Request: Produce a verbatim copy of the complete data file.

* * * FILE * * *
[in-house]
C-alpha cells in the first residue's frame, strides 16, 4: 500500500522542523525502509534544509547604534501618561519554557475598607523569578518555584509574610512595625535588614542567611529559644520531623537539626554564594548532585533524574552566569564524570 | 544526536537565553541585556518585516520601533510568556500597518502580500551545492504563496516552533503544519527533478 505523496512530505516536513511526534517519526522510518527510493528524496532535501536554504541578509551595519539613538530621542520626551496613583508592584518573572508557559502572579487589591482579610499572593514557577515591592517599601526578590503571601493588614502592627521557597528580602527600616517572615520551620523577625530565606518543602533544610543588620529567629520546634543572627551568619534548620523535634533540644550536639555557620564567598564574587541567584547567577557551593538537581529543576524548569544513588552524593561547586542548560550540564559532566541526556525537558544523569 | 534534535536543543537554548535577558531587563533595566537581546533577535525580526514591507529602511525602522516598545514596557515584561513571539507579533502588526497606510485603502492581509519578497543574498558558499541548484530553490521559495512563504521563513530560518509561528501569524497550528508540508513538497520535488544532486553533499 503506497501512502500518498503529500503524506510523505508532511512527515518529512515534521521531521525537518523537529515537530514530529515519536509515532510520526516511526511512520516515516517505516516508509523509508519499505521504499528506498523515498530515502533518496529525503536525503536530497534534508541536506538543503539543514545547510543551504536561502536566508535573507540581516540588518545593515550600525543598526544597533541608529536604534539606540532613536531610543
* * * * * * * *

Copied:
[in-house]
C-alpha cells in the first residue's frame, strides 16, 4: 500500500522542523525502509534544509547604534501618561519554557475598607523569578518555584509574610512595625535588614542567611529559644520531623537539626554564594548532585533524574552566569564524570 | 544526536537565553541585556518585516520601533510568556500597518502580500551545492504563496516552533503544519527533478 505523496512530505516536513511526534517519526522510518527510493528524496532535501536554504541578509551595519539613538530621542520626551496613583508592584518573572508557559502572579487589591482579610499572593514557577515591592517599601526578590503571601493588614502592627521557597528580602527600616517572615520551620523577625530565606518543602533544610543588620529567629520546634543572627551568619534548620523535634533540644550536639555557620564567598564574587541567584547567577557551593538537581529543576524548569544513588552524593561547586542548560550540564559532566541526556525537558544523569 | 534534535536543543537554548535577558531587563533595566537581546533577535525580526514591507529602511525602522516598545514596557515584561513571539507579533502588526497606510485603502492581509519578497543574498558558499541548484530553490521559495512563504521563513530560518509561528501569524497550528508540508513538497520535488544532486553533499 503506497501512502500518498503529500503524506510523505508532511512527515518529512515534521521531521525537518523537529515537530514530529515519536509515532510520526516511526511512520516515516517505516516508509523509508519499505521504499528506498523515498530515502533518496529525503536525503536530497534534508541536506538543503539543514545547510543551504536561502536566508535573507540581516540588518545593515550600525543598526544597533541608529536604534539606540532613536531610543